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Evaluation of Technical and Organizational Approaches for Directly Loading Logs in Mechanized Cut-to-Length Harvesting

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In the mechanized cut-to-length system, a harvester fells and cuts trees into logs that are stored on the ground until a forwarder picks them up and carries them to landing sites. A proposed improvement is to place logs in the load space of the transporting machine as they are cut. Two approaches for this integration of work tasks are available: technical, using a single machine (a harwarder), and organizational, using a harvester to place cut logs directly into the bunk of a waiting forwarder. Here, the theoretical potential of the two approaches is evaluated using a developed methodological framework. In static modeling, the same type of work took equally long times for variants of both approaches. The results indicate that harwarders (first conceived more than 50 years ago) have substantial theoretical potential and may finally become competitive if key innovations are developed. Conversely, there was very limited theoretical potential for organizational integration, using either a manned or unmanned harvester, because the interacting machines are not affected by the same environmental factors. Hence their interdependency generates waiting time under most stand conditions, and the reduced costs of an unmanned harvester are insufficient to compensate for the increased time consumption.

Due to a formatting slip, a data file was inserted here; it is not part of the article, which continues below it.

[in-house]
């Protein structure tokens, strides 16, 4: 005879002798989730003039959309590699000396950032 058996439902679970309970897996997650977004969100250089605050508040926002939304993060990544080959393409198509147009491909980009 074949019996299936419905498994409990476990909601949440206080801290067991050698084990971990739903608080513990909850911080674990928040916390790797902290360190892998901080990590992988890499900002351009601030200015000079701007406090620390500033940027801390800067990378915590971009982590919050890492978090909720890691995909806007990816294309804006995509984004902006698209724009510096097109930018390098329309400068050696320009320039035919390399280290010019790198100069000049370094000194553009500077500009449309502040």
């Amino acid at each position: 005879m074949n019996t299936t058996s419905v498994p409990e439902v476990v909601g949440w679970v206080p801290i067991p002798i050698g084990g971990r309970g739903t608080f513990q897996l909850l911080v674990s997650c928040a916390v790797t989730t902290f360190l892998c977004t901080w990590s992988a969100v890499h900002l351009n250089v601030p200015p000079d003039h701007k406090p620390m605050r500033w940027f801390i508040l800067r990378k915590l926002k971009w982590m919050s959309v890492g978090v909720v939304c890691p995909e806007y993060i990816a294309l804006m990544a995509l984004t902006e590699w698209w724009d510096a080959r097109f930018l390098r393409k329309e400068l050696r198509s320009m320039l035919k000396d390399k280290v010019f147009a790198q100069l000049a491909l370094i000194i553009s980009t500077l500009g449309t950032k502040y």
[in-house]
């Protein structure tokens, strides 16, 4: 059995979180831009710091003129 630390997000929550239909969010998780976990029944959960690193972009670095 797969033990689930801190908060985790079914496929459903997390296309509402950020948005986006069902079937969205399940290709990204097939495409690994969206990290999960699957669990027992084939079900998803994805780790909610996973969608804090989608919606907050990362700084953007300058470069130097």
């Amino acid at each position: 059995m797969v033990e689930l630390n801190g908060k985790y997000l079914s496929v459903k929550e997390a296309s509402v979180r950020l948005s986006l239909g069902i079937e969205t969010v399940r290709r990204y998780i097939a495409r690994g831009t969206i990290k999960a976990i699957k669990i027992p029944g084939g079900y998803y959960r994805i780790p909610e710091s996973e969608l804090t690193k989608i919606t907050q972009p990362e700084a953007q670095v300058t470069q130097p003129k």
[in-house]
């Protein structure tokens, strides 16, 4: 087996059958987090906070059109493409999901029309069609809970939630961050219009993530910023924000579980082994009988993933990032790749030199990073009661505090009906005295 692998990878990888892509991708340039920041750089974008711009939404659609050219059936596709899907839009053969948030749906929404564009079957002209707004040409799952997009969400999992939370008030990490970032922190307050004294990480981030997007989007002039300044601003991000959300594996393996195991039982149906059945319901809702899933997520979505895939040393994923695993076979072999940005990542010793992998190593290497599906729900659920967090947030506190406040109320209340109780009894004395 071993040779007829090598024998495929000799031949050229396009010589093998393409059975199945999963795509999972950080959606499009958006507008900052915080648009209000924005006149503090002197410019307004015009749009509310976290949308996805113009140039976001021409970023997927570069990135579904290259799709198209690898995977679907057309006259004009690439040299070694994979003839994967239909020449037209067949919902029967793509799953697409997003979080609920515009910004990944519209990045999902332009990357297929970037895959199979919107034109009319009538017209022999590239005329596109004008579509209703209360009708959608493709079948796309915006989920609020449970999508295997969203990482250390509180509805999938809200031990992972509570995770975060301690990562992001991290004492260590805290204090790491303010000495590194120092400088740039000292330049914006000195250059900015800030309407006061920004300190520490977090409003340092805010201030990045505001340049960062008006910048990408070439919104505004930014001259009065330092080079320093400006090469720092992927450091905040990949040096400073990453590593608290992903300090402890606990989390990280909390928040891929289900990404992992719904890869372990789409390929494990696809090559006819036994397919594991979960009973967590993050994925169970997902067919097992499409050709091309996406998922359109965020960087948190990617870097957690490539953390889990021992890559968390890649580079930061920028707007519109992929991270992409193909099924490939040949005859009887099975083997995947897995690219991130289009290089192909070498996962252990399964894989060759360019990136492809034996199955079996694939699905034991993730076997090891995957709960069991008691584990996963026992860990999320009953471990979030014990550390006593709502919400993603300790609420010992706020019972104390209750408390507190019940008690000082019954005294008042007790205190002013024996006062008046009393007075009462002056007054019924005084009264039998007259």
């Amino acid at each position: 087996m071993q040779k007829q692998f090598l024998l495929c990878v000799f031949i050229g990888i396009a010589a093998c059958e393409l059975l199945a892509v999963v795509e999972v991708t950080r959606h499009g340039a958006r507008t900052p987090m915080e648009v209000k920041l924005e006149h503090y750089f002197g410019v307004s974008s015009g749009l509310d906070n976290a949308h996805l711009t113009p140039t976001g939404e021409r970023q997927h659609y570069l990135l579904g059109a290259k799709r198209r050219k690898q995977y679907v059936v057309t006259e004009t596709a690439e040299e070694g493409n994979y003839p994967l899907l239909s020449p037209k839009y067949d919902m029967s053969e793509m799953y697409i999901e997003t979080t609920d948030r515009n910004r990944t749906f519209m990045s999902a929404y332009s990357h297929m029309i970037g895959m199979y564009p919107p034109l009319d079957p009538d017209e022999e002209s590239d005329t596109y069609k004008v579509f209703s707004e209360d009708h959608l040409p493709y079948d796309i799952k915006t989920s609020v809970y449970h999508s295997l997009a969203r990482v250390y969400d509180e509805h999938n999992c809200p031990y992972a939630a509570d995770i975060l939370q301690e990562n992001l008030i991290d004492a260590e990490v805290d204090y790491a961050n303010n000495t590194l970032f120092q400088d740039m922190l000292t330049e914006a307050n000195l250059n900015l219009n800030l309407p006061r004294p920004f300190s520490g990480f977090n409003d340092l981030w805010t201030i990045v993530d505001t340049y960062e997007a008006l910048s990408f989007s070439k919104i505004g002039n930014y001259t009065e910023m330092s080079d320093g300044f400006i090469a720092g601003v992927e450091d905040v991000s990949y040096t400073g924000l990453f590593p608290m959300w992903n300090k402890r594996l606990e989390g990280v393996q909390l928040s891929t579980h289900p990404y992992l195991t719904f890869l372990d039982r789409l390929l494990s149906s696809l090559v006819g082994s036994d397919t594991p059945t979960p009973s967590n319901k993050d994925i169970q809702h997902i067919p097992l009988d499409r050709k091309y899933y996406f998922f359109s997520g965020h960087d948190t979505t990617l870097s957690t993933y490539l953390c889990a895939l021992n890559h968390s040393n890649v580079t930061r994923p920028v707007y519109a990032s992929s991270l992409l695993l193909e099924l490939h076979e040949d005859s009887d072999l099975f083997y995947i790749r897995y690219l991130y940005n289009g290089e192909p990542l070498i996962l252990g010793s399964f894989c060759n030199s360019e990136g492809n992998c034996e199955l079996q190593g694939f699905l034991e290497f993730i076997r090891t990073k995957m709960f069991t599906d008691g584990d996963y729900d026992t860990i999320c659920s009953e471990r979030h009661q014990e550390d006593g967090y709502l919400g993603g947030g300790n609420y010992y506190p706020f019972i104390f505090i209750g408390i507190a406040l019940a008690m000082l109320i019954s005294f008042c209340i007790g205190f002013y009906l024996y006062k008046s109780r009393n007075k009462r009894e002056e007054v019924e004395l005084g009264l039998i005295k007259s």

Keywords: beast; forwarder; harvester; harwarder; integration

Document Type: Research Article


Publication date: August 2, 2012

More about this publication?
  • Forest Science is a peer-reviewed journal publishing fundamental and applied research that explores all aspects of natural and social sciences as they apply to the function and management of the forested ecosystems of the world. Topics include silviculture, forest management, biometrics, economics, entomology & pathology, fire & fuels management, forest ecology, genetics & tree improvement, geospatial technologies, harvesting & utilization, landscape ecology, operations research, forest policy, physiology, recreation, social sciences, soils & hydrology, and wildlife management.
    Forest Science is published bimonthly in February, April, June, August, October, and December.

    2015 Impact Factor: 1.702
    Ranking: 16 of 66 in forestry

    Also published by SAF:
    Journal of Forestry
    Other SAF Publications
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